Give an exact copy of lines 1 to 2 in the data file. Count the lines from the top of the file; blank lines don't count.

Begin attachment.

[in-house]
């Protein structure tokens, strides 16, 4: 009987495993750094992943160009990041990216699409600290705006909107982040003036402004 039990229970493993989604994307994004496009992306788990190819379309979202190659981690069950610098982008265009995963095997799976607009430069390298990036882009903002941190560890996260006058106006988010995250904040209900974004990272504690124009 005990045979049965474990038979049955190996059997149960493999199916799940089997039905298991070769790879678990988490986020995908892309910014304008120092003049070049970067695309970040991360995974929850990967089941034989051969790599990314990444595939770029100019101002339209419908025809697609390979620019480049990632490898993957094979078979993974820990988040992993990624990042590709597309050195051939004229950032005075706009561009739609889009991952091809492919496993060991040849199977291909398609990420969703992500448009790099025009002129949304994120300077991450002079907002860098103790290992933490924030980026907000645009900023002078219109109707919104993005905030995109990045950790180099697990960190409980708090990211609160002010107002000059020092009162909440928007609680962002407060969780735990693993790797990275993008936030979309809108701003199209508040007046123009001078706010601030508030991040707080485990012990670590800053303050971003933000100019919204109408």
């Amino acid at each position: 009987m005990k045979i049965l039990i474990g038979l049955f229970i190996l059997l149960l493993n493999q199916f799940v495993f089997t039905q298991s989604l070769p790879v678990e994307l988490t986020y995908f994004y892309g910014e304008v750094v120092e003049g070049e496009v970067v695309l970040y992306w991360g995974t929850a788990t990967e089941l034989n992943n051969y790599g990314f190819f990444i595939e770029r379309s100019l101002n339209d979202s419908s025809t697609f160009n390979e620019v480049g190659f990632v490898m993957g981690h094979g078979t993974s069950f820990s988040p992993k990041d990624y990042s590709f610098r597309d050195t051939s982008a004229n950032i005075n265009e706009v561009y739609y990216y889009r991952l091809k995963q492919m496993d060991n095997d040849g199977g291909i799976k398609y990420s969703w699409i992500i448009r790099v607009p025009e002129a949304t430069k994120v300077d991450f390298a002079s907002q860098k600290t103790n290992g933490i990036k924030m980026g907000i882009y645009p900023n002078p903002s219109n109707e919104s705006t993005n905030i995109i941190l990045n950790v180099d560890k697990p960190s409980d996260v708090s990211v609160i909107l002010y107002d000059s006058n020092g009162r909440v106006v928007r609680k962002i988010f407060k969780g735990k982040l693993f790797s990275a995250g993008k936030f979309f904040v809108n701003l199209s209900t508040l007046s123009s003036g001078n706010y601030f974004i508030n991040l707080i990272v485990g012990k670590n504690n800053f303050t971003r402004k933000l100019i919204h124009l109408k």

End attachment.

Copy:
[in-house]
């Protein structure tokens, strides 16, 4: 009987495993750094992943160009990041990216699409600290705006909107982040003036402004 039990229970493993989604994307994004496009992306788990190819379309979202190659981690069950610098982008265009995963095997799976607009430069390298990036882009903002941190560890996260006058106006988010995250904040209900974004990272504690124009 005990045979049965474990038979049955190996059997149960493999199916799940089997039905298991070769790879678990988490986020995908892309910014304008120092003049070049970067695309970040991360995974929850990967089941034989051969790599990314990444595939770029100019101002339209419908025809697609390979620019480049990632490898993957094979078979993974820990988040992993990624990042590709597309050195051939004229950032005075706009561009739609889009991952091809492919496993060991040849199977291909398609990420969703992500448009790099025009002129949304994120300077991450002079907002860098103790290992933490924030980026907000645009900023002078219109109707919104993005905030995109990045950790180099697990960190409980708090990211609160002010107002000059020092009162909440928007609680962002407060969780735990693993790797990275993008936030979309809108701003199209508040007046123009001078706010601030508030991040707080485990012990670590800053303050971003933000100019919204109408």